More Signs That Stocks Are Now In BEAR Mode

Just yesterday, we observed that the financial landscape may be changing.    It appears that Stocks and other “Risk Assets” were finally, FINALLY ready to enter something that only us old-timers remember: The Ravages of a Bear Market  (  That particular argument is not just reflected in the charts, but also is consistent with other indirect data points.  All of these indicate a rising possibility of inflation and recession.

As we pointed out in yesterday’s piece, a disproportionate amount of return has been contributed by small group of technology giants, now referred to as the “FAANG”‘s, typically including Apple (AAPL), Amazon (AMZN), Facebook (FB), Netflix (NFLX) and the Googles, which are now also strangely referred to as the “Alphabet” Companies.  Their explosion in value coincides with the adoption of the Federal Reserve Policy known as “Quantitative Easing” (QE).  QE is the systematic or reliquification of the financial system, following the noted failures of many banks and brokers in 2008-2009, using extreme measures to expand the availability of credit at very low interest rates.  The Fed’s sequentially greater QE’s didn’t really stimulate the economy, but instead blew up a series of asset bubbles including Cryptocurrencies, Real Estate, Bonds and Equities.

In the stock markets this tidal wave of monetary stimulus ended up disproportionately benefitting large capitalization multi-national corporations and a handful of technology companies as those that comprise the Standard & Poor’s 500 Index (SPX) as illustrated above.

Compare the appreciation in the SPX to that of the Value Line Geometric Index (XVG), below.  The XVG is not capitalization weighted, so every component is considered equally.  The appreciation in the XVG is far less magnified since it doesn’t capture the “liquidity tailwind” provided by the Fed.


The piling on of liquidity into the large capitalization issues will not be a one-way street perpetually.   The rate with which the Federal Reserve reduces systemic liquidity will replace the tailwind with a substantial  “headwind” toward many risk assets as investors seek safety and especially cash.  Another sign of diminished systemic liquidity is the reduction in growth of money supply (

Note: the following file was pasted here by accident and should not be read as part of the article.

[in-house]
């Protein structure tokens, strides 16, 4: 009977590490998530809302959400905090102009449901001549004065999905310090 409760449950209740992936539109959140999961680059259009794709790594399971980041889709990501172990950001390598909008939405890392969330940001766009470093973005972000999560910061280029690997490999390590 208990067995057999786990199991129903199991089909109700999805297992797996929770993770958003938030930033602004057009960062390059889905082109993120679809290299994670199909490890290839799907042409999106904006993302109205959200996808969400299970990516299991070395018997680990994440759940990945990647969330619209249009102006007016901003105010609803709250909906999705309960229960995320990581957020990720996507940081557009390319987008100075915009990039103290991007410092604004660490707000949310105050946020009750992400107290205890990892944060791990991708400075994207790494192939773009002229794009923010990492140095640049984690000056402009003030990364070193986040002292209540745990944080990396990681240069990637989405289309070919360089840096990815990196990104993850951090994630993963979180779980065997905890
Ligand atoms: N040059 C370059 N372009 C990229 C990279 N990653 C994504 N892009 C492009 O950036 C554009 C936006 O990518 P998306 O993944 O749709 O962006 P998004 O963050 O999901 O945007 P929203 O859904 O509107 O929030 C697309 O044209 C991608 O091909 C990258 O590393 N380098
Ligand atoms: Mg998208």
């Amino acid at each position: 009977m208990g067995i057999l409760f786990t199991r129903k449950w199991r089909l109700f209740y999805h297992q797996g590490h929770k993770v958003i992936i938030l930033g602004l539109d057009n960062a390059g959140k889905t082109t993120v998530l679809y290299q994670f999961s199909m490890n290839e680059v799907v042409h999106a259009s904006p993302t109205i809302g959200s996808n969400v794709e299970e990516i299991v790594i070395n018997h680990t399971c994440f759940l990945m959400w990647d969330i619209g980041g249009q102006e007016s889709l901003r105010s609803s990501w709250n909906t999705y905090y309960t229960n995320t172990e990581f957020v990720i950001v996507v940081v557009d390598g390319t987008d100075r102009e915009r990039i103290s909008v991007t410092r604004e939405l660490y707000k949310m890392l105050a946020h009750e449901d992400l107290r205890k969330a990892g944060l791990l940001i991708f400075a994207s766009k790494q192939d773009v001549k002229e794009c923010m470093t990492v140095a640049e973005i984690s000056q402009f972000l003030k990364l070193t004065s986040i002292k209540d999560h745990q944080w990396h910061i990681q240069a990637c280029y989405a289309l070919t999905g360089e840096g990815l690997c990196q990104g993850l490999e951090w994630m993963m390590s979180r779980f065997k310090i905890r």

The removal of liquidity is dicey on many levels.  For one, it makes commerce more difficult to finance especially across continents.  The profitability of Multi-national corporations, which dominate the SPX, is very sensitive to global trade.  The amount of trade benefitting these types of companies has been threatened by the “Trade Wars” that have taken center stage on the World Economy.  In fact, many believe that major trade partners like China use their Trade policy as a weapon to  weaken the US Economy and our equity markets  (

The Dow Jones Transportation Index (DJTI) is an excellent barometer of the economy since the companies comprising it move people and goods between states or across oceans.     Components of the DJTI include airlines, ocean tankers, truckers and railroads.  They are listed here:(

The charts of the DJTI shown below indicate the weakening of global commerce and may be signaling recession.  This is evident most starkly by the breakdown of the DJTI  below major support at the 10,400 level.

The BEAR is showing itself in many ways and investors need to remain aware of the ramifications.  In a BEAR, the best strategy is to minimize losses and reduce risk, a strategy that few are accustomed to or are prepared for.  Prior Bear markets have been relatively short-lived as the Federal Reserve has taken strong measures to minimize their impact.  This may not be possible now as further easing is likely to end up in increased inflation.

“Take Your Money Off The Table Before The Table Takes Money Off of You”.

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